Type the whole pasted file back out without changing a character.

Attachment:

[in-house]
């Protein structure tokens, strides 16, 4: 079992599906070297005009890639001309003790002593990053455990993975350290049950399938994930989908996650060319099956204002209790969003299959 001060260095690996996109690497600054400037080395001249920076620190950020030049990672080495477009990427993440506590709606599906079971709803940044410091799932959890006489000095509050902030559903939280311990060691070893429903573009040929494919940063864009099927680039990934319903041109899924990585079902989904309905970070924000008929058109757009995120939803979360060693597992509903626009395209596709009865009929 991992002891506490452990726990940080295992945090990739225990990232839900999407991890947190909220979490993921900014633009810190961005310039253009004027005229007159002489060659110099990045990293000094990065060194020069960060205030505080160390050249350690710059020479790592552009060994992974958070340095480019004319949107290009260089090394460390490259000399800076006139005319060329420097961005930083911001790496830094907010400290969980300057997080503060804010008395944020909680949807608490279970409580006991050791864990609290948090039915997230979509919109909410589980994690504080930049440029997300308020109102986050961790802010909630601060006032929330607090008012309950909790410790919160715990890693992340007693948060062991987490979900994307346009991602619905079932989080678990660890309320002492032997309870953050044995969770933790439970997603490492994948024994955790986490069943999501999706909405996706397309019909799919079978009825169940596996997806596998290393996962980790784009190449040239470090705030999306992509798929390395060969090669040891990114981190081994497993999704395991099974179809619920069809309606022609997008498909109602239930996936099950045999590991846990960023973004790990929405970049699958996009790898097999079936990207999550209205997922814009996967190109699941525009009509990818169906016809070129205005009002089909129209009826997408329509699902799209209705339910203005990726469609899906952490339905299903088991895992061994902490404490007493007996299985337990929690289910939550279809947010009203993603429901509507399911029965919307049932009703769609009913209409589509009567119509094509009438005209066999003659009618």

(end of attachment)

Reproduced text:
[in-house]
């Protein structure tokens, strides 16, 4: 079992599906070297005009890639001309003790002593990053455990993975350290049950399938994930989908996650060319099956204002209790969003299959 001060260095690996996109690497600054400037080395001249920076620190950020030049990672080495477009990427993440506590709606599906079971709803940044410091799932959890006489000095509050902030559903939280311990060691070893429903573009040929494919940063864009099927680039990934319903041109899924990585079902989904309905970070924000008929058109757009995120939803979360060693597992509903626009395209596709009865009929 991992002891506490452990726990940080295992945090990739225990990232839900999407991890947190909220979490993921900014633009810190961005310039253009004027005229007159002489060659110099990045990293000094990065060194020069960060205030505080160390050249350690710059020479790592552009060994992974958070340095480019004319949107290009260089090394460390490259000399800076006139005319060329420097961005930083911001790496830094907010400290969980300057997080503060804010008395944020909680949807608490279970409580006991050791864990609290948090039915997230979509919109909410589980994690504080930049440029997300308020109102986050961790802010909630601060006032929330607090008012309950909790410790919160715990890693992340007693948060062991987490979900994307346009991602619905079932989080678990660890309320002492032997309870953050044995969770933790439970997603490492994948024994955790986490069943999501999706909405996706397309019909799919079978009825169940596996997806596998290393996962980790784009190449040239470090705030999306992509798929390395060969090669040891990114981190081994497993999704395991099974179809619920069809309606022609997008498909109602239930996936099950045999590991846990960023973004790990929405970049699958996009790898097999079936990207999550209205997922814009996967190109699941525009009509990818169906016809070129205005009002089909129209009826997408329509699902799209209705339910203005990726469609899906952490339905299903088991895992061994902490404490007493007996299985337990929690289910939550279809947010009203993603429901509507399911029965919307049932009703769609009913209409589509009567119509094509009438005209066999003659009618």